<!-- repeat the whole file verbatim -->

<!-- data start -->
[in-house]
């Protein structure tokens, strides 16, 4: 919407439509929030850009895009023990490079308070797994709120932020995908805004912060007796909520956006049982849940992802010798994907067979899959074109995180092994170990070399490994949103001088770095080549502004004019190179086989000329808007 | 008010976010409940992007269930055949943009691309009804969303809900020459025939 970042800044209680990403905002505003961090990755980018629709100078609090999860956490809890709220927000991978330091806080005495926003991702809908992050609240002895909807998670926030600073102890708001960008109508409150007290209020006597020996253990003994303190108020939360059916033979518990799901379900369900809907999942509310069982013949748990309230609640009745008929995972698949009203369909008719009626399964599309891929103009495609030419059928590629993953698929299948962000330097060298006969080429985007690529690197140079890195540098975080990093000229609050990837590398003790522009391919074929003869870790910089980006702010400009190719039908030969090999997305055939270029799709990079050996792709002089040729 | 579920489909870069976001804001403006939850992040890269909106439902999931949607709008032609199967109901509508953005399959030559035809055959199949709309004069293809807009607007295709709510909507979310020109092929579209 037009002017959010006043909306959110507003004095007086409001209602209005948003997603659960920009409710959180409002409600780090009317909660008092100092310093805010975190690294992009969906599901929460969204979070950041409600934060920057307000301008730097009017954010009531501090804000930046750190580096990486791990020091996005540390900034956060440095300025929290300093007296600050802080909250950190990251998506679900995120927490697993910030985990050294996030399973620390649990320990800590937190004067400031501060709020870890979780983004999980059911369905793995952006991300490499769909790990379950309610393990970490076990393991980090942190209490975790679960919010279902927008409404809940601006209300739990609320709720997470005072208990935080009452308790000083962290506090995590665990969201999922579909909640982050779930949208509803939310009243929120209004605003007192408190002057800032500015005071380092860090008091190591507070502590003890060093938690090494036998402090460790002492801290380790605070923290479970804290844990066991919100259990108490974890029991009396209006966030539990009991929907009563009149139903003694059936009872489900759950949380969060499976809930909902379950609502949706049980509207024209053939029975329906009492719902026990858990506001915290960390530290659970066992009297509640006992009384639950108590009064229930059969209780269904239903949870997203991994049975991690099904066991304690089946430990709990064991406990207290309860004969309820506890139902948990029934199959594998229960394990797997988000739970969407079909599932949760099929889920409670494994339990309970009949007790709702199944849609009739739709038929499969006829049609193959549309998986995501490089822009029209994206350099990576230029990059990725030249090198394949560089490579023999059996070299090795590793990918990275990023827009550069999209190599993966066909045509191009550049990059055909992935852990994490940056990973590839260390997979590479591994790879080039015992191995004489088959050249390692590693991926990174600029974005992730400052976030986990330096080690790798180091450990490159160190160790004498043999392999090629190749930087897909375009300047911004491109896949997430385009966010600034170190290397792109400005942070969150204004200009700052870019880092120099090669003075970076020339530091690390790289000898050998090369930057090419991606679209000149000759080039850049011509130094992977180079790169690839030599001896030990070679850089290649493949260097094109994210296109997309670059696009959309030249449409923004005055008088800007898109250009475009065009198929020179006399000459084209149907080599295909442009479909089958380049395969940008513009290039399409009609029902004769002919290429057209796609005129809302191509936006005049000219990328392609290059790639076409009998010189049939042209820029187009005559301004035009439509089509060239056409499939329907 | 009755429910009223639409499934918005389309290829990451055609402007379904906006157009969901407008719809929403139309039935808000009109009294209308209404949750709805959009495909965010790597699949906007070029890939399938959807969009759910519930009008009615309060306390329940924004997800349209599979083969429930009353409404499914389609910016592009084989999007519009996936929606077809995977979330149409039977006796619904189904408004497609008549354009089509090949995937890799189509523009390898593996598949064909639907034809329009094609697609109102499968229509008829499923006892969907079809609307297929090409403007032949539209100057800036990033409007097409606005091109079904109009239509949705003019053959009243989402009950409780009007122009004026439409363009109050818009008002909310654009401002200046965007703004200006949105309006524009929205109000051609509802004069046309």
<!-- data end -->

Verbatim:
[in-house]
């Protein structure tokens, strides 16, 4: 919407439509929030850009895009023990490079308070797994709120932020995908805004912060007796909520956006049982849940992802010798994907067979899959074109995180092994170990070399490994949103001088770095080549502004004019190179086989000329808007 | 008010976010409940992007269930055949943009691309009804969303809900020459025939 970042800044209680990403905002505003961090990755980018629709100078609090999860956490809890709220927000991978330091806080005495926003991702809908992050609240002895909807998670926030600073102890708001960008109508409150007290209020006597020996253990003994303190108020939360059916033979518990799901379900369900809907999942509310069982013949748990309230609640009745008929995972698949009203369909008719009626399964599309891929103009495609030419059928590629993953698929299948962000330097060298006969080429985007690529690197140079890195540098975080990093000229609050990837590398003790522009391919074929003869870790910089980006702010400009190719039908030969090999997305055939270029799709990079050996792709002089040729 | 579920489909870069976001804001403006939850992040890269909106439902999931949607709008032609199967109901509508953005399959030559035809055959199949709309004069293809807009607007295709709510909507979310020109092929579209 037009002017959010006043909306959110507003004095007086409001209602209005948003997603659960920009409710959180409002409600780090009317909660008092100092310093805010975190690294992009969906599901929460969204979070950041409600934060920057307000301008730097009017954010009531501090804000930046750190580096990486791990020091996005540390900034956060440095300025929290300093007296600050802080909250950190990251998506679900995120927490697993910030985990050294996030399973620390649990320990800590937190004067400031501060709020870890979780983004999980059911369905793995952006991300490499769909790990379950309610393990970490076990393991980090942190209490975790679960919010279902927008409404809940601006209300739990609320709720997470005072208990935080009452308790000083962290506090995590665990969201999922579909909640982050779930949208509803939310009243929120209004605003007192408190002057800032500015005071380092860090008091190591507070502590003890060093938690090494036998402090460790002492801290380790605070923290479970804290844990066991919100259990108490974890029991009396209006966030539990009991929907009563009149139903003694059936009872489900759950949380969060499976809930909902379950609502949706049980509207024209053939029975329906009492719902026990858990506001915290960390530290659970066992009297509640006992009384639950108590009064229930059969209780269904239903949870997203991994049975991690099904066991304690089946430990709990064991406990207290309860004969309820506890139902948990029934199959594998229960394990797997988000739970969407079909599932949760099929889920409670494994339990309970009949007790709702199944849609009739739709038929499969006829049609193959549309998986995501490089822009029209994206350099990576230029990059990725030249090198394949560089490579023999059996070299090795590793990918990275990023827009550069999209190599993966066909045509191009550049990059055909992935852990994490940056990973590839260390997979590479591994790879080039015992191995004489088959050249390692590693991926990174600029974005992730400052976030986990330096080690790798180091450990490159160190160790004498043999392999090629190749930087897909375009300047911004491109896949997430385009966010600034170190290397792109400005942070969150204004200009700052870019880092120099090669003075970076020339530091690390790289000898050998090369930057090419991606679209000149000759080039850049011509130094992977180079790169690839030599001896030990070679850089290649493949260097094109994210296109997309670059696009959309030249449409923004005055008088800007898109250009475009065009198929020179006399000459084209149907080599295909442009479909089958380049395969940008513009290039399409009609029902004769002919290429057209796609005129809302191509936006005049000219990328392609290059790639076409009998010189049939042209820029187009005559301004035009439509089509060239056409499939329907 | 009755429910009223639409499934918005389309290829990451055609402007379904906006157009969901407008719809929403139309039935808000009109009294209308209404949750709805959009495909965010790597699949906007070029890939399938959807969009759910519930009008009615309060306390329940924004997800349209599979083969429930009353409404499914389609910016592009084989999007519009996936929606077809995977979330149409039977006796619904189904408004497609008549354009089509090949995937890799189509523009390898593996598949064909639907034809329009094609697609109102499968229509008829499923006892969907079809609307297929090409403007032949539209100057800036990033409007097409606005091109079904109009239509949705003019053959009243989402009950409780009007122009004026439409363009109050818009008002909310654009401002200046965007703004200006949105309006524009929205109000051609509802004069046309």